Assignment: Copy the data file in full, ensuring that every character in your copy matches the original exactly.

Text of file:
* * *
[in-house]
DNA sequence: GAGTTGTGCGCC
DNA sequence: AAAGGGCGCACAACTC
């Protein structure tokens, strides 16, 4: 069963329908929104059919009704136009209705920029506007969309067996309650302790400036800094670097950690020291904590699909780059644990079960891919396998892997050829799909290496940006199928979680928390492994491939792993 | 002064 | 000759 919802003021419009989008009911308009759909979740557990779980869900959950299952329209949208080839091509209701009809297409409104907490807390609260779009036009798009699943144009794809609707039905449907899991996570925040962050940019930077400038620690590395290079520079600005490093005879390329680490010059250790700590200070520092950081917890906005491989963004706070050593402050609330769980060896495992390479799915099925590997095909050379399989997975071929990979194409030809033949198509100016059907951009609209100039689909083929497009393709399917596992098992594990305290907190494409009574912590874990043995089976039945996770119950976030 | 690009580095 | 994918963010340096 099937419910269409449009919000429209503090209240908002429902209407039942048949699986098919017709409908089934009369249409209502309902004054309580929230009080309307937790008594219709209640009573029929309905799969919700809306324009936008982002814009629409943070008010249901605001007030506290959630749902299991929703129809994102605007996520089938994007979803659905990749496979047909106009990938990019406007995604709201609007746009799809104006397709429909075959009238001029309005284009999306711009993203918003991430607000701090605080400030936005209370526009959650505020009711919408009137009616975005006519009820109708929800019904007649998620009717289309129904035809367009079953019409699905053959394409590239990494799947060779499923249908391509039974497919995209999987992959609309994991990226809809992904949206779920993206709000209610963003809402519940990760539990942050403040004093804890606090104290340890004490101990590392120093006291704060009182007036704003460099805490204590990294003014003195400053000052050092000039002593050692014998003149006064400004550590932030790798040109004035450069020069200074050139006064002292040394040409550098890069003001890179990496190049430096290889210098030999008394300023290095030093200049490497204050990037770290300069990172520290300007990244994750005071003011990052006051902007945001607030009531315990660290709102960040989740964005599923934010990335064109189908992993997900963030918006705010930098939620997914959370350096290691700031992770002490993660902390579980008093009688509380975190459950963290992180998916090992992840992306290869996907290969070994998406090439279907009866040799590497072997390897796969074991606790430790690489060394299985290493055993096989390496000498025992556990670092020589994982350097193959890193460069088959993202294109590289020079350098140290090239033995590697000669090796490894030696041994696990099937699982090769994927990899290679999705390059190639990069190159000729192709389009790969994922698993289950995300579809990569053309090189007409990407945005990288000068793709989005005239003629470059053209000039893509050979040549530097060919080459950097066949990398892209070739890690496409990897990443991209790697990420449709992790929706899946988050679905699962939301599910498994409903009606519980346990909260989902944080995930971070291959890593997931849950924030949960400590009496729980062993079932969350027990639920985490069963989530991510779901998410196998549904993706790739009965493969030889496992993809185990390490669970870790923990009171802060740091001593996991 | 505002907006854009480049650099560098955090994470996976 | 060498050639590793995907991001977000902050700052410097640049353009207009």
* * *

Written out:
[in-house]
DNA sequence: GAGTTGTGCGCC
DNA sequence: AAAGGGCGCACAACTC
């Protein structure tokens, strides 16, 4: 069963329908929104059919009704136009209705920029506007969309067996309650302790400036800094670097950690020291904590699909780059644990079960891919396998892997050829799909290496940006199928979680928390492994491939792993 | 002064 | 000759 919802003021419009989008009911308009759909979740557990779980869900959950299952329209949208080839091509209701009809297409409104907490807390609260779009036009798009699943144009794809609707039905449907899991996570925040962050940019930077400038620690590395290079520079600005490093005879390329680490010059250790700590200070520092950081917890906005491989963004706070050593402050609330769980060896495992390479799915099925590997095909050379399989997975071929990979194409030809033949198509100016059907951009609209100039689909083929497009393709399917596992098992594990305290907190494409009574912590874990043995089976039945996770119950976030 | 690009580095 | 994918963010340096 099937419910269409449009919000429209503090209240908002429902209407039942048949699986098919017709409908089934009369249409209502309902004054309580929230009080309307937790008594219709209640009573029929309905799969919700809306324009936008982002814009629409943070008010249901605001007030506290959630749902299991929703129809994102605007996520089938994007979803659905990749496979047909106009990938990019406007995604709201609007746009799809104006397709429909075959009238001029309005284009999306711009993203918003991430607000701090605080400030936005209370526009959650505020009711919408009137009616975005006519009820109708929800019904007649998620009717289309129904035809367009079953019409699905053959394409590239990494799947060779499923249908391509039974497919995209999987992959609309994991990226809809992904949206779920993206709000209610963003809402519940990760539990942050403040004093804890606090104290340890004490101990590392120093006291704060009182007036704003460099805490204590990294003014003195400053000052050092000039002593050692014998003149006064400004550590932030790798040109004035450069020069200074050139006064002292040394040409550098890069003001890179990496190049430096290889210098030999008394300023290095030093200049490497204050990037770290300069990172520290300007990244994750005071003011990052006051902007945001607030009531315990660290709102960040989740964005599923934010990335064109189908992993997900963030918006705010930098939620997914959370350096290691700031992770002490993660902390579980008093009688509380975190459950963290992180998916090992992840992306290869996907290969070994998406090439279907009866040799590497072997390897796969074991606790430790690489060394299985290493055993096989390496000498025992556990670092020589994982350097193959890193460069088959993202294109590289020079350098140290090239033995590697000669090796490894030696041994696990099937699982090769994927990899290679999705390059190639990069190159000729192709389009790969994922698993289950995300579809990569053309090189007409990407945005990288000068793709989005005239003629470059053209000039893509050979040549530097060919080459950097066949990398892209070739890690496409990897990443991209790697990420449709992790929706899946988050679905699962939301599910498994409903009606519980346990909260989902944080995930971070291959890593997931849950924030949960400590009496729980062993079932969350027990639920985490069963989530991510779901998410196998549904993706790739009965493969030889496992993809185990390490669970870790923990009171802060740091001593996991 | 505002907006854009480049650099560098955090994470996976 | 060498050639590793995907991001977000902050700052410097640049353009207009």